One first hears of Joshua the son of Nun in Exodus 17:9 when Moses called upon him to engage in battle. The Lord mentions Joshua's name in Exodus 17:14. Moses calls Hoshea son of Nun by the name of Joshua in Numbers 13:16 and Deuteronomy 32:44. Moses recounts in Deuteronomy 3:28 that the Lord instructed him to "commission Joshua, and encourage and strengthen him, for he will lead this people across and will cause them to inherit the land that you will see." Joshua is recalled in Judges 2:7, 1 Kings 16:34, 1 Chronicles 7:27, Nehemiah 8:17, and in the New Testament in Acts 7:45 and Hebrews 4:8.

Joshua is a minor figure in the Torah, being one of the spies for Israel (Num 13-14) and in few passages as Moses's assistant. He is the central character in the Hebrew Book of Joshua. According to the books Exodus, Numbers and Joshua, he became the leader of the Israelite tribes after the death of Moses; his name was Hoshe'a the son of Nun, of the tribe of Ephraim, but Moses called him Yehoshu'a (Joshua) (Numbers 13:16) the name by which he is commonly known; and he was born in Egypt prior to the Exodus, and was probably the same age as Caleb, with whom he is occasionally associated.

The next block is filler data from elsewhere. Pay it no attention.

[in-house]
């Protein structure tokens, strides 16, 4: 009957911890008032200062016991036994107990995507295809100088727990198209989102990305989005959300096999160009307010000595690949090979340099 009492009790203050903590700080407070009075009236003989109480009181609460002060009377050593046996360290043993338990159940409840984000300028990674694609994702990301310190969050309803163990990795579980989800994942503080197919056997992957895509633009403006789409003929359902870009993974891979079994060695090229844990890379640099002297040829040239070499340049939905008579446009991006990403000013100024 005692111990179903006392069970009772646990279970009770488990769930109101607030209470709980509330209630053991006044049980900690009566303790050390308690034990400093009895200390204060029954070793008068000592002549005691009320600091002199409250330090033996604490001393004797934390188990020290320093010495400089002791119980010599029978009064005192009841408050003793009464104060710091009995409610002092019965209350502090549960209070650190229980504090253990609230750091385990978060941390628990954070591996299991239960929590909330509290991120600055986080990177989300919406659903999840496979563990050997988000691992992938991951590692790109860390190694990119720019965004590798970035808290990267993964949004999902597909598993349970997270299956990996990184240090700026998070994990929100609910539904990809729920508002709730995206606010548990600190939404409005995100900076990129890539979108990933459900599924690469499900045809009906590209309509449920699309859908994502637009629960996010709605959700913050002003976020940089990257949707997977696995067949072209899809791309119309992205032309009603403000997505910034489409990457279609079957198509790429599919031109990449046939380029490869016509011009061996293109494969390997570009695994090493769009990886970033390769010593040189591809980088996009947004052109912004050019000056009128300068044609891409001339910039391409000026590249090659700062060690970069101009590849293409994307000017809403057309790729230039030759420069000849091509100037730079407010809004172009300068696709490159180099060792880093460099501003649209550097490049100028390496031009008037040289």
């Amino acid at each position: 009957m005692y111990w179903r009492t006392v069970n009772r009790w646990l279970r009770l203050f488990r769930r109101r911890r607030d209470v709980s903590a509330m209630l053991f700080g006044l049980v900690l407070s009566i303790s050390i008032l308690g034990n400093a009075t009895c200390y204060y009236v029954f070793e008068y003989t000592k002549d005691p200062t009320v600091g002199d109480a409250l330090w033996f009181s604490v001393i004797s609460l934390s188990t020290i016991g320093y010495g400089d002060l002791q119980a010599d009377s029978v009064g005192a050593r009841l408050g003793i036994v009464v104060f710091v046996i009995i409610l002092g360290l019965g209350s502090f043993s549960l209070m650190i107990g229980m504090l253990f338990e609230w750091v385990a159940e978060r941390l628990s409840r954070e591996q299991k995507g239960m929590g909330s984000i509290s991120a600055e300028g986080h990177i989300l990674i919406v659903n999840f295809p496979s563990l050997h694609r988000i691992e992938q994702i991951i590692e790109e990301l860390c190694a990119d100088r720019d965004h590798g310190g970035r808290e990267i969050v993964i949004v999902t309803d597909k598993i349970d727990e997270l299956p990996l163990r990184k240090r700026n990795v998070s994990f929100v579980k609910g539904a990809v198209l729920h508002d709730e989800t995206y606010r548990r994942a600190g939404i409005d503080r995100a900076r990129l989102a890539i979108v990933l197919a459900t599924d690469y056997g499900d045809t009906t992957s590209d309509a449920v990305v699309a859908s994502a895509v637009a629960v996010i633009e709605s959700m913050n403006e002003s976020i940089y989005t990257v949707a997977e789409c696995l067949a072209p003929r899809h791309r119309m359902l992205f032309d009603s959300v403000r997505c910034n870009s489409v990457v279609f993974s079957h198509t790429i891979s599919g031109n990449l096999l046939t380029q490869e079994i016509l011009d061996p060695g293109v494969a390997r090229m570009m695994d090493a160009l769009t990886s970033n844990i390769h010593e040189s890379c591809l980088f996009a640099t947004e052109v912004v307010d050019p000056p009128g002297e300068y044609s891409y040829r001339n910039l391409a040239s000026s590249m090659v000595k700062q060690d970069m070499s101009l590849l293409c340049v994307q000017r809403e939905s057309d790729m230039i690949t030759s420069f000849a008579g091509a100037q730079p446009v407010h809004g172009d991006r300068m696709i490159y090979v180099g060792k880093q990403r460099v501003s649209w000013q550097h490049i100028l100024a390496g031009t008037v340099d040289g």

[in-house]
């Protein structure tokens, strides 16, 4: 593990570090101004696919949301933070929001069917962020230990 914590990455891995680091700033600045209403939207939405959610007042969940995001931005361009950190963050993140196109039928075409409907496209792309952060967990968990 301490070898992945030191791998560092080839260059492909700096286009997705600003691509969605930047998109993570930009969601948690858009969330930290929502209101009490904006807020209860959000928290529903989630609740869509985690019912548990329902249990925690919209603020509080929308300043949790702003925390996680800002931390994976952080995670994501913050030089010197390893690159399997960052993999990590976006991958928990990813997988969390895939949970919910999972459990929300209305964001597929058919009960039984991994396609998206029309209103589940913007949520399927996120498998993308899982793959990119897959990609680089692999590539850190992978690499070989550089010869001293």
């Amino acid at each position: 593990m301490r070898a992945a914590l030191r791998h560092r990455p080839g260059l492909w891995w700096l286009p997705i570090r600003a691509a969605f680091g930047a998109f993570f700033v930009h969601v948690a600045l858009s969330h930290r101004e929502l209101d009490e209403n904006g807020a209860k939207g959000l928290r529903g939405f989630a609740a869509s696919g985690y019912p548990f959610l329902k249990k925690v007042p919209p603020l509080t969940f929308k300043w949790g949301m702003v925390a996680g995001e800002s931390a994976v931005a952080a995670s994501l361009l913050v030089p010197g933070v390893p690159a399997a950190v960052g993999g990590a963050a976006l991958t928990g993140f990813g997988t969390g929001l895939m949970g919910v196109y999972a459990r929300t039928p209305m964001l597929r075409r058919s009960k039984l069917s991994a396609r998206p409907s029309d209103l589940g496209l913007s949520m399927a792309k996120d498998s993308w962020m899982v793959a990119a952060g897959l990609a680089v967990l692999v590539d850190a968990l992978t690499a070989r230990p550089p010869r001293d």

He was one of the twelve spies of Israel sent by Moses to explore the land of Canaan. (Numbers 13:1-16) After the death of Moses, he led the Israelite tribes in the conquest of Canaan, and allocated the land to the tribes. According to Biblical chronology, Joshua lived between 1500–1390 BC, or sometime in the late Bronze Age. According to Joshua 24:29, Joshua died at the age of 110.